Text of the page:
3 Training Points for Bulletproofing the BJJ player

I work with a good amount of martial arts guys, many of whom train BJJ.

This isn’t news, I know, I mention it a lot.

Romulo Barral having his knee checked out

Romulo Barral having his knee checked out

But today I was working with a very experienced practitioner and we ended up chatting about the sport and its effect on the body.

Due to the nature of the game, BJJ is very much an upper body game. The legs are usually trained for flexibility and little more.

Yet most players fall victim to lower body injury. Knees are commonly injured, hips are stressed and the low back gets hammered.

It’s the reason I wrote Fighting Back in the first place, as more and more of the lads were coming to me with a very un-manly complaint of low back pain.
Why mention “un-manly” because they lads are proud of the shoulder pain they received as they resisted and escaped that submission attempt, the knee was hurt when so and so did this super-mega-awesome sweep.
But the back, well that just niggles away.

But there is a way around this, in fact three ways.

1 – Stop doing crunches for abs

2 – Open up those hip flexors

3 – Learn to deadlift, swing and squat

For abdominal strength, switch to various plank style drills.
A favourite version of the plank is the push up, I highly recommend this, especially if you utilise the posterior pelvic tilt as described in the clip below. If you simply hold the top of the push up, then that’s a plank. Here’s the clip:

For hip flexors, try Tom Furmans Activate Bridge.
It’s incredibly effective at opening the hip flexors via the process of reciprocal inhibition. By bridging up and pushing against the band we get a deep contraction in the glutes our hip extensors, which will allow the hip flexor to relax for a while.
The active stretch in between puts some length into the muscle before it begins to tighten up again.
Have a watch here:

If you wrap a resistance band or your belt around your knees and push out against it, the result skyrockets.

And then get strong. Like proper strong.
And there’s doubt that real strength comes from training the Deadlift, supported by the kettlebell swing.
Learn to squat deep, all the way down until the calves touch the hamstrings. Learn to rest in this squat position, move around in this position before we start to load it up.
I wrote a series on the knee which you can get hold of HERE

These few points can be done around your regular BJJ training, for example, open the hip flexors prior to training.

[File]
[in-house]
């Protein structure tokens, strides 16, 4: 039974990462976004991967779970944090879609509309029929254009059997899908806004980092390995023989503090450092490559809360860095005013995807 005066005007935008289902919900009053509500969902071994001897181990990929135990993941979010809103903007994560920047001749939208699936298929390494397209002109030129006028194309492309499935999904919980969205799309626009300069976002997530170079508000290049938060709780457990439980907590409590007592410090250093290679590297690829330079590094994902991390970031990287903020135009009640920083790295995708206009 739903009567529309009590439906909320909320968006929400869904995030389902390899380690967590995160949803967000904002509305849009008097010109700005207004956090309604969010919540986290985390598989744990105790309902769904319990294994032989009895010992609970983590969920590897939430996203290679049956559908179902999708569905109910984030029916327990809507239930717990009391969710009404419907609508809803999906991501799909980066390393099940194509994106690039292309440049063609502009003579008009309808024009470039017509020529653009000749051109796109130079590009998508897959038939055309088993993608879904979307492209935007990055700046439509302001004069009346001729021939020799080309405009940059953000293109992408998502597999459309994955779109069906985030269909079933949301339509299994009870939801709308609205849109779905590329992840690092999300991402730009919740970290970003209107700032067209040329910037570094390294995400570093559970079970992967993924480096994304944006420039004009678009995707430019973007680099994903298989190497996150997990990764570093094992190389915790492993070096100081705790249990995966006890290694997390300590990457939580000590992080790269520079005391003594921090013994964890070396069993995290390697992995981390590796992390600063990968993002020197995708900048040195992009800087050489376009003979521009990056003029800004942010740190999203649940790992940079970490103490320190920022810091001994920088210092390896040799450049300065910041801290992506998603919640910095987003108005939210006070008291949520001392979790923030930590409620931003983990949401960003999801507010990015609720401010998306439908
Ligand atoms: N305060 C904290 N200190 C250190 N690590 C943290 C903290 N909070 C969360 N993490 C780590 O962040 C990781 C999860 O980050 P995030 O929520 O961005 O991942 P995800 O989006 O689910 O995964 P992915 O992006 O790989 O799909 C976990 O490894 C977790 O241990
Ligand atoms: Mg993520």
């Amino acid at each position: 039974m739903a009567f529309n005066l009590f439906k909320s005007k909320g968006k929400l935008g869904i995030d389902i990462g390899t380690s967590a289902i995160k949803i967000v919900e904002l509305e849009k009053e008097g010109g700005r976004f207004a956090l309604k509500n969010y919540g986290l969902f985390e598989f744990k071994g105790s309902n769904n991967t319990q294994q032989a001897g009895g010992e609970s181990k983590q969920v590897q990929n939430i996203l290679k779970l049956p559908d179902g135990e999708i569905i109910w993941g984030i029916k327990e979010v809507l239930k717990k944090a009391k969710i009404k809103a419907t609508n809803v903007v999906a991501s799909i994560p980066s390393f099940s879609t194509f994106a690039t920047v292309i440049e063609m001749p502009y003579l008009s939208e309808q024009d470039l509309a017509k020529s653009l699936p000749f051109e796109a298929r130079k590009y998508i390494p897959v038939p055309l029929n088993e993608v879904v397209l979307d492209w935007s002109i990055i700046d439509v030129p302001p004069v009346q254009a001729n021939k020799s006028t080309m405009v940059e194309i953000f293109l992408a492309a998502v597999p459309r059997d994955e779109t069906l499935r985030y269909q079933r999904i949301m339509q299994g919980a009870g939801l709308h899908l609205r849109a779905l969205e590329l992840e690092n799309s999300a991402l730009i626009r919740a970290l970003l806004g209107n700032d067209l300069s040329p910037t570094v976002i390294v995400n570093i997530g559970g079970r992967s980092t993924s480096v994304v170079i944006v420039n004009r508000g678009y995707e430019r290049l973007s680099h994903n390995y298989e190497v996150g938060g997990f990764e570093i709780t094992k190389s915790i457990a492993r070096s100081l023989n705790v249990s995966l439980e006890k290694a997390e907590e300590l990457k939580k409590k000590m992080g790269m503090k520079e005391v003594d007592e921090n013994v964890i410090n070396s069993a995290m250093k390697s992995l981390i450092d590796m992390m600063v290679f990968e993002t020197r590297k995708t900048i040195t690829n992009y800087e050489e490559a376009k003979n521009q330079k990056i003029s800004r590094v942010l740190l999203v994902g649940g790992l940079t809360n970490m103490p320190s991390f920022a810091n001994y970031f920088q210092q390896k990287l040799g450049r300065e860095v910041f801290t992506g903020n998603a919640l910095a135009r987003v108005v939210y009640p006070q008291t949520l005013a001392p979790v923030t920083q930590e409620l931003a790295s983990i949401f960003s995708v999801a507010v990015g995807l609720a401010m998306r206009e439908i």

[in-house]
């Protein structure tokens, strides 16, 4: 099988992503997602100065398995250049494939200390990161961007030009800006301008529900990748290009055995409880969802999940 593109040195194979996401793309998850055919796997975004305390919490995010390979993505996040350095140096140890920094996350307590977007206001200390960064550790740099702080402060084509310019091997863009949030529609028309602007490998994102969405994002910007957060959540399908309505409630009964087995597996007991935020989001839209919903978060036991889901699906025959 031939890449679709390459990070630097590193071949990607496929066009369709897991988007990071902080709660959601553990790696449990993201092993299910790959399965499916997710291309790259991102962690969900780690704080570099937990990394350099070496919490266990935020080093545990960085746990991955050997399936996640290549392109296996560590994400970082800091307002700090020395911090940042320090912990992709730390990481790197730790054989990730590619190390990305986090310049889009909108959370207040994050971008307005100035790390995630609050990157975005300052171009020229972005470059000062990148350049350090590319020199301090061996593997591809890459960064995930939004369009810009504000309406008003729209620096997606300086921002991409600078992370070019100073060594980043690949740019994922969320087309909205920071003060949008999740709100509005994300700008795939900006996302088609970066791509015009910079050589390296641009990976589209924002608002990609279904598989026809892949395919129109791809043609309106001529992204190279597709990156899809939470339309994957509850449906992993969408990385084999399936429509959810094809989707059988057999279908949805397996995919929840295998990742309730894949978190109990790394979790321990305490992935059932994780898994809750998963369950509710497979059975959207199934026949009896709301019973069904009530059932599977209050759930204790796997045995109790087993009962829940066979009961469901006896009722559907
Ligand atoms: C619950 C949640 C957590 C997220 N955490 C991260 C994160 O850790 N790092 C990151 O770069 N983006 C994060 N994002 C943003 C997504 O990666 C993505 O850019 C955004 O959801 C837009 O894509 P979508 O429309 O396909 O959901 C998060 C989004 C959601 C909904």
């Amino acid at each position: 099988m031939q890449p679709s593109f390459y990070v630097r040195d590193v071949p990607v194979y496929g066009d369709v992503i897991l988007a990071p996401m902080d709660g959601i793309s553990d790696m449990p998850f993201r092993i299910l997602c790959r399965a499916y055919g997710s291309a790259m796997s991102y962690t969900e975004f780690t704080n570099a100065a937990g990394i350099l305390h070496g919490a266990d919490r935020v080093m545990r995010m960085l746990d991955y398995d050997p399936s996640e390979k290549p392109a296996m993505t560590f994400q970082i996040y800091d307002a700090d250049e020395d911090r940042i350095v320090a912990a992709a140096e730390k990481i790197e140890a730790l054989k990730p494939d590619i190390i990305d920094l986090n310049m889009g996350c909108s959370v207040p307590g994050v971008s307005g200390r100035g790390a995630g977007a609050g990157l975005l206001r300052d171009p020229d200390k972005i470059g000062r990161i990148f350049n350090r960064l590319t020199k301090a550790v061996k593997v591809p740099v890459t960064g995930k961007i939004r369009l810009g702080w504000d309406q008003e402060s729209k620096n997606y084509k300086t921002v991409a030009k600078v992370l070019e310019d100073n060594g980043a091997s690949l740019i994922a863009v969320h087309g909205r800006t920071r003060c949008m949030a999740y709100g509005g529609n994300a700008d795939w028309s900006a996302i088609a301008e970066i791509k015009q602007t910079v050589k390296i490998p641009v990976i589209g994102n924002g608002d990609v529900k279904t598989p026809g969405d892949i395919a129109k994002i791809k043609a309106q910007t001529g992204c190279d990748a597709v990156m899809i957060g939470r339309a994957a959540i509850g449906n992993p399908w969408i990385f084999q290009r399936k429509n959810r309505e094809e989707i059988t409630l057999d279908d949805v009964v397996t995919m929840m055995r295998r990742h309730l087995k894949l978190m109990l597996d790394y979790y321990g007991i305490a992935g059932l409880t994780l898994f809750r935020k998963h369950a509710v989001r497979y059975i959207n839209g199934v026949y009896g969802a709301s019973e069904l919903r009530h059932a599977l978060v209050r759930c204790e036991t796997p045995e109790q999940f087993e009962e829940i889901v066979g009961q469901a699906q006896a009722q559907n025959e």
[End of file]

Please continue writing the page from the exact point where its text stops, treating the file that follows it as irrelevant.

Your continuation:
After training hit the deadlifts followed by a super set of Kettlebell Swings and Planks.

Or do a dedicated gym session 2-3 days per week.

You’re back and knees will thank you for it.

If you want to know more about the topic, don’t forget to check out the Fighting Back book

Click the image for more info

Click the image for more info


Dave Hedges

The Squat – Progressions and/or Regressions

Good morning.

Today is Monday, that means in your regular gym, unless WGF is your regular gym, the place will be wall to wall bench press.

So it’s a great opportunity for you to get your squat on.

NO, Just fucking NO!

NO, Just fucking NO!

No matter what your training goals may be, the squat  will help you reach them. It is more than an exercise, it is a fundamental movement pattern, it is a mobility drill, it is a stability drill.
It tests:

  • Foot stability
  • Ankle Mobility
  • Knee stability AND mobility
  • Hip Mobility
  • Core Stability
  • Thoracic Mobility
  • Balance
  • Coordination

And if you go heavy enough:

  • Strength of Character

And if you go for high reps:

  • Cardio

Not bad eh?

No wonder it gets hailed as the King of weight room exercises.

At WGF I like people to work through a progression on their way to Squat dominance.
It’s a sliding scale that we use as a reference guide rather than a rule book.
It goes as follows:

  1. Bodyweight Squat – this sets the foundation
  2. Single Kettlebell “Goblet” Squat
  3. Double Kettlebell Front Squat
  4. Barbell Front or Back Squat, whichever is most appropriate.

Each version has it’s pro’s and con’s. No one variation is better than the other, but as a progression, they form a logical sequence.

The Bodyweight Squat is your foundation, get this smooth and deep before looking to add any significant load. This is also great cardio, we often finish a lower body sett with 100 reps, sometimes we’ll go for time, 2 minutes, 5 minutes and if I’m feeling mean, 15 minutes.
I consider 500, full ROM reps in a single set to be a goal we can all achieve.

Good form.....

Good form…..

The Single Kettlebell, or Goblet Squat is next on the list.

Dan John says do Goblet Squats. So DO Goblet Squats!

Dan John says do Goblet Squats.
So DO Goblet Squats!

This keeps the load light, but also places the load out in front. This forces good positioning, if you lean too far forwards then you’ll drop the bell.

Double Kettlebell Front Squats are the next logical step, just now more load is available.
These are very tough and usually highlight any weaknesses in the core before the legs fail. I class them as torso training, rather than a leg exercise.

Neghar Fonooni shows you how it's done.

Neghar Fonooni shows you how it’s done.

I class this as the top tier. In many ways the kettlebell squats are harder, but that’s simply due to the difficulty in holding them. A bar sits closer to your centre of balance, it sits on the structure of the body and can be loaded to a far greater degree than any other method.
If you want to get strong and powerful, the Barbell is your friend.


I’ve no preference for my clients over front or back squat. I personally prefer the front squat, it’s safer, it’s largely self correcting and puts less stress on the low back, which if you’ve beaten up your spine as much as I have, is good news.
The back squat though can be used to load the hips better and allows for greater loading. The pay off is increased risk of back injury.
We use the best squat for the athlete rather than insisting on one over the other.


So this is the progression we use. Read the list backwards and you have regressions, which are equally or even MORE useful.

The video here shows each progression and explains foot position, spine position and the commonalities that link each method.

Have a look:

Happy squatting.


Dave Hedges

Bodyweight Minimum Standards, How Do You Measure Up?

What a weekend!

Saturday just gone I was over in Galway teaching the Bodyweight Workshop.
Sunday I was with Wild Geese Martial Arts founder, Paul Cox where we presented at the Filipino Martial Arts Exchange, then when I got home, the wife and I took a rare night out together at the movies where we saw Mama.
The Missus spent most of the movie clinging onto me with one hand and shielding here eyes with the other hand. Big scaredy cat!